I've been thinking a lot lately about what makes great managers great. The craft itself is pretty nebulous to describe, because the needs and responsibilities themselves oftentimes differ from day to day, week to week, year to year. As a team grows and evolves, so does the role of the managers on the team. For a long time I wondered if it was just a you-know-it-when-you-experience-it kind of thing. But as I've thought about it more, I do think there are a few constants that all great managers (or future managers) have:
Great managers trust their team.
But not blindly. I've seen a more than a couple managers defend their teams even when it's incredibly obvious that the work isn't up to snuff or the team isn't functioning well. Great managers build teams they can trust. And if trust isn't there for some reason, it's part of your job to build it.
That last bit is particularly tricky. Sometimes it means adjusting personnel across teams, injecting new perspectives and personalities to make things better. Other times it's being more deeply involved in the early stages of the product to more directly guide the process. The right thing to do varies, but you should be able to sniff out what makes the most sense and execute on that.
And again, the point of all of that is to build trust and confidence, both for yourself and amongst the team you're working with. If you can make the team feel confident in their process and decision-making, the odds are you'll feel that way too.
Great managers say they don't know.
They also admit that others are right. There have been so many times you won't be looking at things the right way or will be missing some piece of information. It's important to remain open and not completely lock down on your point of view.
However, this shouldn't be seen as me saying you shouldn't be decisive. I'm simply saying that you should embrace the possibility that you may be wrong. Let everyone know that you might be wrong. Everything we do - team changes, new additions to process, design ideas - has the potential to not work. At some point in the future as the team grows what we're doing now definitely won't work. Acknowledging that up front makes people more likely to let you know when things aren't working, rather than silently suffering and being frustrated.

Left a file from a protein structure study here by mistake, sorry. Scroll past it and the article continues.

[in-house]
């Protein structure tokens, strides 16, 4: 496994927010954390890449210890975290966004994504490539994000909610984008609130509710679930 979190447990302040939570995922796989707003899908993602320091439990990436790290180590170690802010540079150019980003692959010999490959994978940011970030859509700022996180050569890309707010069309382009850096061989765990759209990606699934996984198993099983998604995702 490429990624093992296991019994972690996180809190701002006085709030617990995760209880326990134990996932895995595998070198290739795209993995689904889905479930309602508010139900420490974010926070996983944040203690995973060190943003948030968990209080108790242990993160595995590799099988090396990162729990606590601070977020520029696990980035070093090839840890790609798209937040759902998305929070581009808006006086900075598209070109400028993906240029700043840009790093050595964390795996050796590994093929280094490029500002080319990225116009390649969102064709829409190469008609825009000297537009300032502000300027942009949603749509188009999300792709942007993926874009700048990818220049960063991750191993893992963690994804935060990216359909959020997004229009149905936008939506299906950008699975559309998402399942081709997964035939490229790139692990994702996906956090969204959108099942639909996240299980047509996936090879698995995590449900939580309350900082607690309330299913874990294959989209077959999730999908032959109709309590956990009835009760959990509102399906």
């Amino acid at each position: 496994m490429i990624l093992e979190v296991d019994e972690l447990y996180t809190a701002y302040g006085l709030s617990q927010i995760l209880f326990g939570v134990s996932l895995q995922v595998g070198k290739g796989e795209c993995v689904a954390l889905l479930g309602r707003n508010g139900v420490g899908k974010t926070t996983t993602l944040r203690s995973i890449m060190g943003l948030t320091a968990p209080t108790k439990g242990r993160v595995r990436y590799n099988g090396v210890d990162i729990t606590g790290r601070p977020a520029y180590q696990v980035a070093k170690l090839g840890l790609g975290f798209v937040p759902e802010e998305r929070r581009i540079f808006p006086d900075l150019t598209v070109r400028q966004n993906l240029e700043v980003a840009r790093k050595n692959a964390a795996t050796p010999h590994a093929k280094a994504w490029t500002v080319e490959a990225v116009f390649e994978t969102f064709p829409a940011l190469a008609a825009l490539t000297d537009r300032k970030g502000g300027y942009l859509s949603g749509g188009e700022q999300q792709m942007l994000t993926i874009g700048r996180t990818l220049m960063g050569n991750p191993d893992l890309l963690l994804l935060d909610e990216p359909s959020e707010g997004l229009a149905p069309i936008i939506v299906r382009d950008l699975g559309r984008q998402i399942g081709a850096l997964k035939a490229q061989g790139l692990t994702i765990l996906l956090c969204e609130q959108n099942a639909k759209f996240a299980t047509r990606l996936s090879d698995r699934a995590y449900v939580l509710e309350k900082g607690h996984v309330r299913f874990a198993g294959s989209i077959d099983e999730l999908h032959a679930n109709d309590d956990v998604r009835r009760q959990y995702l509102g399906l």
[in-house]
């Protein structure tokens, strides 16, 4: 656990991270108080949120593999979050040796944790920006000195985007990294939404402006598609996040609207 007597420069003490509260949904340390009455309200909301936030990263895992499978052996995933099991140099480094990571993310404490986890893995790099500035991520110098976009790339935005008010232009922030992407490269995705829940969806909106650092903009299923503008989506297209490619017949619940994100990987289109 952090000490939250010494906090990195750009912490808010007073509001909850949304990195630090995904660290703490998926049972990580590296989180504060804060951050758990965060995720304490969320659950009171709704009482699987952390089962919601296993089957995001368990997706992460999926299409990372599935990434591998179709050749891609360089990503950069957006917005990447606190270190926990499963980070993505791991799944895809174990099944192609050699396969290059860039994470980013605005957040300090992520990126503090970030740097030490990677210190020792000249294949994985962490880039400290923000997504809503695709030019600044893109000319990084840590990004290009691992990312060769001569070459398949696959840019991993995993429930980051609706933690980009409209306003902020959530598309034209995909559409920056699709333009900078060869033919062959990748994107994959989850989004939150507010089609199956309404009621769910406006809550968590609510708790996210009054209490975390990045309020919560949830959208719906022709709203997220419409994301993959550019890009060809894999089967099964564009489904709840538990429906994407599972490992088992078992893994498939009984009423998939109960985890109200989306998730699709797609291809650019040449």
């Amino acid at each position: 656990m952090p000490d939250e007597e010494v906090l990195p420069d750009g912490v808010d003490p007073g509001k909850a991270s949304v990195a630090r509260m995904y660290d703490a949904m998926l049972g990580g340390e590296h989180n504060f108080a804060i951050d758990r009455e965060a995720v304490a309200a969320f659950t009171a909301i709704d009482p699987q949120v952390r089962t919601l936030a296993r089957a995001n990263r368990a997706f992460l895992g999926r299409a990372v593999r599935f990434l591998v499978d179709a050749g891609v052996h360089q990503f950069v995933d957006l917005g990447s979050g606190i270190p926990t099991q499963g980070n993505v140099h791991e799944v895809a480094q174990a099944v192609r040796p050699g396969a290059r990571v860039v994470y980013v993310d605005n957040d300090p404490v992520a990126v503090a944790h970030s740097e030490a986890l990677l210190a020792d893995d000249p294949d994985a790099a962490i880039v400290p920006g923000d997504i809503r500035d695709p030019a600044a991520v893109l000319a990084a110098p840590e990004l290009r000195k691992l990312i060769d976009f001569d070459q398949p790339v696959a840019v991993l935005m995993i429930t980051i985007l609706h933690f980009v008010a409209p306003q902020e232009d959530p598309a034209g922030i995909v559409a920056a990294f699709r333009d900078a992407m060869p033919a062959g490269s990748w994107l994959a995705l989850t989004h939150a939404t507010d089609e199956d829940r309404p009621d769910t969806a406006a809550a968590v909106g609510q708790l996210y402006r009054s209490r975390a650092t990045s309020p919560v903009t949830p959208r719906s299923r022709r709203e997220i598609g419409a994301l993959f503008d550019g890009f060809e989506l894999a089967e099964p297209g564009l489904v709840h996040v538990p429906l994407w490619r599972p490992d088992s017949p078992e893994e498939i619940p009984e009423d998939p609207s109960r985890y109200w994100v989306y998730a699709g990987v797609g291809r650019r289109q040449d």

It's also important to admit you don't know what to do yet. It's not your job to have an established opinion about what to do at the moment a problem arises. It's your job to solve the problem, whatever that means. Saying "I'm not sure, but let me think about it and get back to you tomorrow," gives you time to think and gives your team confidence that you're not just reacting. As a small side note: always include a timetable and stick to it. If you're still unsure the next day, or didn't have time to think, follow up and say that. People are okay giving you time, but it's important that they know it hasn't slipped your mind.
Great managers do what they say they'll do.
Not only that, but they actually do something. When I was leaving Etsy, I asked for feedback from my team about what worked well for them. Consistently, I was told that whenever they had a problem or were stuck, they knew they could talk to me and something would happen. I'd follow up, even if I didn't have an answer or path forward yet, so that they'd know I didn't forget.
It seems crazy to me that simply taking action on things made such an impression on the people I managed. Your job as a manager isn't just to listen to folks vent or voice frustration. Your job is to guide them past that frustration, to offer opportunities for change, to navigate hard conversations.
Anthony Bourdain has a great quote that resonates a lot with me:
I quickly came to understand that there are two types of people in this world: There are the type of people who are going to live up to what they said they were going to do yesterday, and then there are people who are full of shit. And that’s all you really need to know. If you can’t be bothered to show up, why should anybody show up? It’s just the end of the fucking world.